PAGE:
Attempts to further undermine Arab cultural rights in Israel continued with the proposal of a new bill initiated by Minister Regev known as the “Cultural Loyalty Law”, that would require cultural institutions and artists seeking state funding to declare their loyalty to the State of Israel and its laws. The proposed law would negatively affect all cultural institutions in Israel, and it especially targets Palestinian Arab cultural and artistic institutions in Israel. The condition of “loyalty” is a political consideration which has numerous harmful implications on freedom of expression, and would sweepingly affect the freedom of creativity and artistic production, which is an integral part of the right to freedom of expression. The bill essentially would transfer authority over the Culture Ministry’s budget and that of cultural institutions from the Finance Ministry, as stipulated in the so- called Nakba Law enacted by the Knesset in 2011, to the Culture Ministry. The Nakba Law grants the finance minister the power to cut budgets allocated to state-funded bodies that reject the existence of Israel as a Jewish and democratic state, or that mark the state’s Independence Day as a day of mourning (Nakba, or "catastrophe," is the term used by Palestinians to denote the establishment of Israel in 1948). In 2012, the Israeli Supreme Court rejected a petition brought by Adalah and other groups against the Nakba Law, ruling that the case was premature.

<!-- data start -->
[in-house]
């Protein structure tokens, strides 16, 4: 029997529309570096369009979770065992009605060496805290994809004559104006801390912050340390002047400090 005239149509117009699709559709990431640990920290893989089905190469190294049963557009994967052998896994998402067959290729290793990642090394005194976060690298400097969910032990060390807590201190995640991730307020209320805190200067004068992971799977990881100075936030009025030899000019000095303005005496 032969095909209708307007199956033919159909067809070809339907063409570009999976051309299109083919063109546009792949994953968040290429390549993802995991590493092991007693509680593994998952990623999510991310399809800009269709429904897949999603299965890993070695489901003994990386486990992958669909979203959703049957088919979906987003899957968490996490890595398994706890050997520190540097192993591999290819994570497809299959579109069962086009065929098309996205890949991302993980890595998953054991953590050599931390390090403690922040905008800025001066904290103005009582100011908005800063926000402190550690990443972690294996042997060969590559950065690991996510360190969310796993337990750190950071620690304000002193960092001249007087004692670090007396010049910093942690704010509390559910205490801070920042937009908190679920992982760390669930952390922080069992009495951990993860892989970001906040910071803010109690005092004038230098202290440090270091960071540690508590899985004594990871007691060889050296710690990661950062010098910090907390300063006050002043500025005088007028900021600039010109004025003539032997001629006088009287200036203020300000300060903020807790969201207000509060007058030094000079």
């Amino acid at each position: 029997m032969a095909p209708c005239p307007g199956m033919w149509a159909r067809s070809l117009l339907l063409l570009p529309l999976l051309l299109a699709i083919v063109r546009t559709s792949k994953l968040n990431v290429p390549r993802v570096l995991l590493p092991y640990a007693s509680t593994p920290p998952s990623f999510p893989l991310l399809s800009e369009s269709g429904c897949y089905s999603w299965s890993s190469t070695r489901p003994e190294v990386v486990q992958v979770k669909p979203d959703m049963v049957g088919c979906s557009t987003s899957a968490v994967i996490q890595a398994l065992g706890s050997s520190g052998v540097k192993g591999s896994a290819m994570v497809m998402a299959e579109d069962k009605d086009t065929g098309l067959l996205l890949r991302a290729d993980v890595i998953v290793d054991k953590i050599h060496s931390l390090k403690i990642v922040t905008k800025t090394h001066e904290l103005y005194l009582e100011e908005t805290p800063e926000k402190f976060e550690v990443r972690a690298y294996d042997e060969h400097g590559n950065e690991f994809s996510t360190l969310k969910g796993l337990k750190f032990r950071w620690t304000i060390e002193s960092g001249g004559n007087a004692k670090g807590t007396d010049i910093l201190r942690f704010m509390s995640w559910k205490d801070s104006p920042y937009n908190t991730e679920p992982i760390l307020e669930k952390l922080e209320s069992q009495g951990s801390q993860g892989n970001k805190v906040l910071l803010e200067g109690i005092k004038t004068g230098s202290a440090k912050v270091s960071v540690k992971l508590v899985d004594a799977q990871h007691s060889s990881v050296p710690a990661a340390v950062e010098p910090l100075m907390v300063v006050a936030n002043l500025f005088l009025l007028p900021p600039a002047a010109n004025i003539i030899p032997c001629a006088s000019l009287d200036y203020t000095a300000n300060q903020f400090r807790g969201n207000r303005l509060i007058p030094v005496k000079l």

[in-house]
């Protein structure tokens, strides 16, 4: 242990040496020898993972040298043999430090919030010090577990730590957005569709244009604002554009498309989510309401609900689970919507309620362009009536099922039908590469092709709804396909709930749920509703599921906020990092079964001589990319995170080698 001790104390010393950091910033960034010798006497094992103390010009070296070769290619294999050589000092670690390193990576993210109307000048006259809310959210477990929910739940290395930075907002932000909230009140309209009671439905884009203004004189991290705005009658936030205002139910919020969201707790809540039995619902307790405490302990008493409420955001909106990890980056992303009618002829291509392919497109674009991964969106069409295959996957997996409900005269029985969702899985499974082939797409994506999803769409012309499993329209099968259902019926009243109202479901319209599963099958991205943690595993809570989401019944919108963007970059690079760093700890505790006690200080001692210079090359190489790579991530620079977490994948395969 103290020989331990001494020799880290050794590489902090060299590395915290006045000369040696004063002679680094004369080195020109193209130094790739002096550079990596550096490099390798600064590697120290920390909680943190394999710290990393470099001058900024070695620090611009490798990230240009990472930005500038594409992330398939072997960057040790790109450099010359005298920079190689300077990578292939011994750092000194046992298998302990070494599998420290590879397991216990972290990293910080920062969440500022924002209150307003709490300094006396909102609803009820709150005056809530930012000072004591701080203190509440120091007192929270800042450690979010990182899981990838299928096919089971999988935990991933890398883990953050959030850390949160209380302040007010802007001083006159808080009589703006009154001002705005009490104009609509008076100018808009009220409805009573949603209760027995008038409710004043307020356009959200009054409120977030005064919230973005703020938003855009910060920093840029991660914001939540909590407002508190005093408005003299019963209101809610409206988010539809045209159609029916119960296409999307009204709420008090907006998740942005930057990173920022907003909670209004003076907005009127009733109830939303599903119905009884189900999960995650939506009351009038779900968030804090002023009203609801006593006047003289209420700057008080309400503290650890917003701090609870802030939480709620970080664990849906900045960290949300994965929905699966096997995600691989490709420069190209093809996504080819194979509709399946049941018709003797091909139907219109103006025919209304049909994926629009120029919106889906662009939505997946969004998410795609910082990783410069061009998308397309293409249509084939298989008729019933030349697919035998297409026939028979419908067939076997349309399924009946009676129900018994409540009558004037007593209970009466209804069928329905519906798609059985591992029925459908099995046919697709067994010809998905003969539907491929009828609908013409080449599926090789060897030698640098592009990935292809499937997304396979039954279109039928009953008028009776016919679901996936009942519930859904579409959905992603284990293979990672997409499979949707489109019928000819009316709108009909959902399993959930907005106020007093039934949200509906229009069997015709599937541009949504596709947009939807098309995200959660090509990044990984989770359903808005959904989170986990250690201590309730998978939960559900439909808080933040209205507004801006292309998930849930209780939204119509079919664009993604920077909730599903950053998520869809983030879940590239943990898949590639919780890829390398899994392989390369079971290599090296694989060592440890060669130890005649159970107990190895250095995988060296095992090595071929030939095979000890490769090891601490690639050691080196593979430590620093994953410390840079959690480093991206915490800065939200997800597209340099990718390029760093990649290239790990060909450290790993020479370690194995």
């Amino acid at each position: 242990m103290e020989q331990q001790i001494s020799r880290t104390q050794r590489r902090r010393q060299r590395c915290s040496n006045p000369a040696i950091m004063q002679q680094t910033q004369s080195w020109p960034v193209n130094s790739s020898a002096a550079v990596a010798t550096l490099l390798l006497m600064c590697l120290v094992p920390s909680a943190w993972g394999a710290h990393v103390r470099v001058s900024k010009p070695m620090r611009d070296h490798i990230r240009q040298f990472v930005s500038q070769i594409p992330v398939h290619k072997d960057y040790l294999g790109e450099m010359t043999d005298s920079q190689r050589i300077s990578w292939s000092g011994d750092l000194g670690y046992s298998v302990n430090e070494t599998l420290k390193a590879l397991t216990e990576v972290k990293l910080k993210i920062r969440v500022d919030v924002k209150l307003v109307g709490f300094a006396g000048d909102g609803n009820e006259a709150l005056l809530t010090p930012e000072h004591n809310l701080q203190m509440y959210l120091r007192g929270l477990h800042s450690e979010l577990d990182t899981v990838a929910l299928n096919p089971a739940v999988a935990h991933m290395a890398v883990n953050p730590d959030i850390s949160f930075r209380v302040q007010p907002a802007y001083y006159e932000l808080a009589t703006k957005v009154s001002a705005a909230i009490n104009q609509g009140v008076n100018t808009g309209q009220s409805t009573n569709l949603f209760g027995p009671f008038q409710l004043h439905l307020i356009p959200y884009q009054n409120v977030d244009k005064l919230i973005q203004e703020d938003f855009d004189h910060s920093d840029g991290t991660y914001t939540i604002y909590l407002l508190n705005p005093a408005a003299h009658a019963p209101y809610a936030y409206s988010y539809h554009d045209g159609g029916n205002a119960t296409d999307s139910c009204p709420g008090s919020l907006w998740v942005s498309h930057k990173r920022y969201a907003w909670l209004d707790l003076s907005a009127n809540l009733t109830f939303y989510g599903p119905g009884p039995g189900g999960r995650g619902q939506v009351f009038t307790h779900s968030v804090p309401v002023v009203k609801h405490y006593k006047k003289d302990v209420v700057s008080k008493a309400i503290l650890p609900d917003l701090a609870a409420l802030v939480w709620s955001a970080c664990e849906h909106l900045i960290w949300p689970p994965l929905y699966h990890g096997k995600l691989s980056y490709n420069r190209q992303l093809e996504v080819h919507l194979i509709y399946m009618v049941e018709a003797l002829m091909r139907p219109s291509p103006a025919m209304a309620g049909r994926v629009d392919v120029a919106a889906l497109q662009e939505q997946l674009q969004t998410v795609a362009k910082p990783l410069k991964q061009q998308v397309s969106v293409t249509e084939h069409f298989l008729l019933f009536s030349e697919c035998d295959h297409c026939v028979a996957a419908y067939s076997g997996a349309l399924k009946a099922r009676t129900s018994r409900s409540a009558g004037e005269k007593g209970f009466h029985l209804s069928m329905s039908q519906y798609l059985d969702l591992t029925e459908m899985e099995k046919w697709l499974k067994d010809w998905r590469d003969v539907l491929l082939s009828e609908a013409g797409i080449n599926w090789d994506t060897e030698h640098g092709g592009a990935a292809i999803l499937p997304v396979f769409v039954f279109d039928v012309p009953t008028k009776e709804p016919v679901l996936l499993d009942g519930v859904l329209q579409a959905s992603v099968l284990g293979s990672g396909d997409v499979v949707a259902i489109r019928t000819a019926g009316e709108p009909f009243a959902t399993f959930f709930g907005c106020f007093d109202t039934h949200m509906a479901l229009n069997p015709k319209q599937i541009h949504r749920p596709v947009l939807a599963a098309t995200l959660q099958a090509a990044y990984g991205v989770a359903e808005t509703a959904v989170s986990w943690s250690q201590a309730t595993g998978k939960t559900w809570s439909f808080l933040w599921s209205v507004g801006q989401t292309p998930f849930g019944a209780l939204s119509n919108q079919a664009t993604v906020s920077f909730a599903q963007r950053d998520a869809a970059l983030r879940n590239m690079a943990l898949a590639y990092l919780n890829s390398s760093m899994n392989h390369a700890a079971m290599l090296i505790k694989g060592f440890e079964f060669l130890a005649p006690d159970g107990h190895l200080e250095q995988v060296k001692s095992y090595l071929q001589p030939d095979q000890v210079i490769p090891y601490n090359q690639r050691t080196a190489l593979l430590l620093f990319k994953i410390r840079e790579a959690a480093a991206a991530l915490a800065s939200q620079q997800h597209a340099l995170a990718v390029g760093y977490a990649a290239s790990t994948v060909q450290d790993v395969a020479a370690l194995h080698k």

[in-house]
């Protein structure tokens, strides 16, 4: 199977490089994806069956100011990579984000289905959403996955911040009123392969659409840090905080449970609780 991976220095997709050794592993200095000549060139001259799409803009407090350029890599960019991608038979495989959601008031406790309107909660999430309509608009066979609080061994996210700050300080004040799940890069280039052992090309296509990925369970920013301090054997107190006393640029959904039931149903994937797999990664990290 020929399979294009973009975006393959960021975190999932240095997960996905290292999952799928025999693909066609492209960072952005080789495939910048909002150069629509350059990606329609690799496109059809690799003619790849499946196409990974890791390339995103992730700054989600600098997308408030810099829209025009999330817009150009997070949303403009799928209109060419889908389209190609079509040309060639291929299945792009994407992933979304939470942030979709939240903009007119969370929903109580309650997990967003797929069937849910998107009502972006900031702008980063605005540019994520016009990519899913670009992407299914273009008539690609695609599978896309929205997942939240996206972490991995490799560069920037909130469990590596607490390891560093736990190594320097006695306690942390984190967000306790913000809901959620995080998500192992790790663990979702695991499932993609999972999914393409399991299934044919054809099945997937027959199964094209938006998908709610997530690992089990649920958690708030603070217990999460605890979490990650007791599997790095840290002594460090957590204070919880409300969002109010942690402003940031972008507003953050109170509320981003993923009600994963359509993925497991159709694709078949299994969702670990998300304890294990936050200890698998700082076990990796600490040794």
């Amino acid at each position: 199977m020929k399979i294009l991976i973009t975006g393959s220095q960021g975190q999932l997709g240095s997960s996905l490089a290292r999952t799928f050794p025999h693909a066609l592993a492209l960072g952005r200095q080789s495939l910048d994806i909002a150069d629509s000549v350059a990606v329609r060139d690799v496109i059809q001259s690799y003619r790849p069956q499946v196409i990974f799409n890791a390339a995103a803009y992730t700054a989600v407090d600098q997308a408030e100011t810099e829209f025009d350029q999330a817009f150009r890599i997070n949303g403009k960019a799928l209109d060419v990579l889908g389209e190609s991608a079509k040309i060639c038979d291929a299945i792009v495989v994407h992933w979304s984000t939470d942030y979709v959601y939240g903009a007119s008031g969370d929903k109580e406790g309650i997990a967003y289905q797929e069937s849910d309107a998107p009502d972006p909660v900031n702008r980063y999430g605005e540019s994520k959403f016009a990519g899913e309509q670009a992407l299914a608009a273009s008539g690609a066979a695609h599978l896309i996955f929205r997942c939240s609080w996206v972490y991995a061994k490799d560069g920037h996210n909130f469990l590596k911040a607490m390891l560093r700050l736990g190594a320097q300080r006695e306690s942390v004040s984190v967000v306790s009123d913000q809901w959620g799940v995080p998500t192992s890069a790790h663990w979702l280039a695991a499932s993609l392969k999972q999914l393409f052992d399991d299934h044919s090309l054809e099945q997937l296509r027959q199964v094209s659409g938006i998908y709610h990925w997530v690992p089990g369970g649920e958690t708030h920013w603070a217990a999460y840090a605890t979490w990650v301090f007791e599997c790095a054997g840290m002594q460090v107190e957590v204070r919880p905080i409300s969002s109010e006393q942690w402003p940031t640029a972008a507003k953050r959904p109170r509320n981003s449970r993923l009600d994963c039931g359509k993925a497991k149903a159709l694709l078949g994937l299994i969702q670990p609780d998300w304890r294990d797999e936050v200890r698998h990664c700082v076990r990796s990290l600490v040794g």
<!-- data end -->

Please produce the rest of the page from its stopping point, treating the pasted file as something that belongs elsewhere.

VI.                Suspension of Balad Party members from Knesset, Expulsion Bill against Arab MKs